Motor Algorithm – Part 1 – Trapezoidal

I will try to annotate the motor driver algorithms starting with a simple, brute force Trapezoidal algorithm. If you try to read papers on motor drivers you will see a lot of advanced math, but you will find very few papers explaining how simple it actually is, so I will try to do that here.

I borrowed the excellent drawing below that illustrate the 3-phase motors with windiings A,B and C. Actual motors have more windigs. You will find 6, 9, 12 windings and more on actual motors, but the concept is the same. To drive this we need to apply a pulse on A, B and C in sequence.

If you look at the windings you will see that A alone can’t drive anything, so to actually have a coil you will need to apply + on A and – on B or C. This leads us to the simplest of the algorithms where you just apply pulses in sequences over and over again.

  1. A+ B- (C is off)
  2. A+ C- (B is off)
  3. B+ C- (A is off)
  4. B+ A- (C is off)
  5. C+ A- (B is off)
  6. C+ B- (A is off)

A simple Trapezoidal will apply the pulse in sufficient length so the motor is garanteed to step one step. But, as you don’t know the current position you might have 5 steps before your motor starts. As we drive blindfolded we increase speed by making the steps faster. To drive the other direction we just reverse the sequence.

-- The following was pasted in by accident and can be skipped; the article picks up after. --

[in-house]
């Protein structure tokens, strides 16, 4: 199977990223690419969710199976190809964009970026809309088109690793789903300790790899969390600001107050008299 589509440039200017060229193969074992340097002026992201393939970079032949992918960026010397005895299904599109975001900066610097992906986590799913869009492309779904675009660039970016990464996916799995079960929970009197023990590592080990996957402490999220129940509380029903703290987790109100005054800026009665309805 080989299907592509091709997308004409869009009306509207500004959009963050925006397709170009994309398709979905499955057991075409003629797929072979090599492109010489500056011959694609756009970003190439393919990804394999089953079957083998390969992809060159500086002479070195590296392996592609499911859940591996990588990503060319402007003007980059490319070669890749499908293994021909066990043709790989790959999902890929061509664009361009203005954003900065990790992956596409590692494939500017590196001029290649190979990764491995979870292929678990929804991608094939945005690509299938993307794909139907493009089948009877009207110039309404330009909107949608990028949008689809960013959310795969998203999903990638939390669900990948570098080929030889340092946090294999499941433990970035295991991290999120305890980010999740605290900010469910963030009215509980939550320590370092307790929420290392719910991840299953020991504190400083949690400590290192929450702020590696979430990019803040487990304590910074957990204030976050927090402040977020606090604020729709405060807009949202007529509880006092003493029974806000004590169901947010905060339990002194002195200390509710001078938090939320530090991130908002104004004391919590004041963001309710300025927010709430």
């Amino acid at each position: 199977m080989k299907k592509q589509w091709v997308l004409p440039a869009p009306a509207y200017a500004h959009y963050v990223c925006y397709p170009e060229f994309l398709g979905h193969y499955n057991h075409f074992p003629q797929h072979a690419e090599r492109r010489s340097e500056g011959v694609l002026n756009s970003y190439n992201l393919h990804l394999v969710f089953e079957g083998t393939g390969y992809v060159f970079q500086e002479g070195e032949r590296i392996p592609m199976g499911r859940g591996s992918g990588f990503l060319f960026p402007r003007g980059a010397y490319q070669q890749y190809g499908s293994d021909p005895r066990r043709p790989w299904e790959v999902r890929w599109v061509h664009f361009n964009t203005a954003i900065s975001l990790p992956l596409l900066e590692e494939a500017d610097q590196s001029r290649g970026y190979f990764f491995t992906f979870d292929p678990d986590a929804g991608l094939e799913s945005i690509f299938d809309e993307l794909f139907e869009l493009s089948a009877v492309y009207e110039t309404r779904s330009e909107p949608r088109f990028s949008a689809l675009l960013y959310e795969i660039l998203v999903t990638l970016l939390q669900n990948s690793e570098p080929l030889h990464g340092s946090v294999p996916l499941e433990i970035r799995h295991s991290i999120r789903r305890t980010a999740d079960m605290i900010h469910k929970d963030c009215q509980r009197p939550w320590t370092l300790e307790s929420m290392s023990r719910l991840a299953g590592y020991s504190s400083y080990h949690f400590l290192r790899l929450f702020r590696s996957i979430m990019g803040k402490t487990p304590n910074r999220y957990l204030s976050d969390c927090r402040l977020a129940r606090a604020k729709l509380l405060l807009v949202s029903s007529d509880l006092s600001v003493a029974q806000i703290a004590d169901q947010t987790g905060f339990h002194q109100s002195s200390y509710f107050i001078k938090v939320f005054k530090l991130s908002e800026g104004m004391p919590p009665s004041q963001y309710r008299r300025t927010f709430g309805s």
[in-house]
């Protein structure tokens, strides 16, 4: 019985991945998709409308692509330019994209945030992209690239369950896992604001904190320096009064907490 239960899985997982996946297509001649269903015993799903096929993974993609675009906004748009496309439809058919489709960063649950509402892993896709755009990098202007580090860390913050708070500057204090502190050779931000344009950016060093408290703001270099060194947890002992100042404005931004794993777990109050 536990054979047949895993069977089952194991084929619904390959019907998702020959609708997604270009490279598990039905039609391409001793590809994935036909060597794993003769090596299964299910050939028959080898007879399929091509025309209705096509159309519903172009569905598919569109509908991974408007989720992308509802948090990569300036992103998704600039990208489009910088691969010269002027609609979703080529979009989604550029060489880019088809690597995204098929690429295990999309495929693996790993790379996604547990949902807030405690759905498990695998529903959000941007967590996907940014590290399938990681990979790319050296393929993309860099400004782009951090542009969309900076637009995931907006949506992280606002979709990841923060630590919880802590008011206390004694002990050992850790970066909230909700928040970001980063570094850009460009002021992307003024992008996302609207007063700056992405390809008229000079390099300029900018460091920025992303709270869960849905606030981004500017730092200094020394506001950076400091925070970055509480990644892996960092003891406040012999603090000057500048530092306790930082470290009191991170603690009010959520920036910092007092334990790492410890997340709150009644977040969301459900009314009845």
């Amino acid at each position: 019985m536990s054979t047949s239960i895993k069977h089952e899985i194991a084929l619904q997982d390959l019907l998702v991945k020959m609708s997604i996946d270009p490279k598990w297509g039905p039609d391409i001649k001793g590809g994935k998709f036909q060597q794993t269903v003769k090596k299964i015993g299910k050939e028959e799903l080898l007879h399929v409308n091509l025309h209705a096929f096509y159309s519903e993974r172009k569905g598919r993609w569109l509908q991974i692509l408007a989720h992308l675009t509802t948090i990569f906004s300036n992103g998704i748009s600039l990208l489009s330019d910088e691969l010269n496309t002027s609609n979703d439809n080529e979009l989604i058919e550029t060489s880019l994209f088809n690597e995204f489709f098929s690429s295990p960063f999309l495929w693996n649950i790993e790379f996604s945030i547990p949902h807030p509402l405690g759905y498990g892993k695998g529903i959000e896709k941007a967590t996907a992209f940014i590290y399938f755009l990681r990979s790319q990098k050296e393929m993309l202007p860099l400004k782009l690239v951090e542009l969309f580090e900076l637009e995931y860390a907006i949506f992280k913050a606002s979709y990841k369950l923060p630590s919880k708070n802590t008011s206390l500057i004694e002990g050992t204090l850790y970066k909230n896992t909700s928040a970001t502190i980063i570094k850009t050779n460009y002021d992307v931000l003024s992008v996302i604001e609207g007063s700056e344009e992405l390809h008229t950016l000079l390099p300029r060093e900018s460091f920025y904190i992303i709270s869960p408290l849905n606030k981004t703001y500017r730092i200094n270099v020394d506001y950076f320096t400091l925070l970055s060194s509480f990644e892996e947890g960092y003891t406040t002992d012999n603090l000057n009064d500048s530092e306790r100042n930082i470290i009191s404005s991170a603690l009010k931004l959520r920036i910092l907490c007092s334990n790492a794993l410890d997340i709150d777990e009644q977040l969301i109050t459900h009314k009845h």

Trapezoldal is excellent to drive a motor very slowly and it is easy to code a working example. As we in this example drive without any sensors whatsoever we just have to assume that the motor follow our directions. This can be a bit tricky as we will not detect if the motor stalls and as the sequence goes wrong we just add the the problem. To cope with this we can add sensors.

BEMF basically measure the voltage on the phase we don’t use as this can tell us the actual position.

Phase Current is the current in/out of each coil that can be used to compute the rotor position. The challenge with this is that it needs a bit of speed before the currents become notifyable + it can be very sensitive for noise situations.

Hall sensors are magnetic delectors that will create a sinus as the motor rotates. This can be measured and used to compute rotor position.

Encoders can be put on shafts to accurate measure position.

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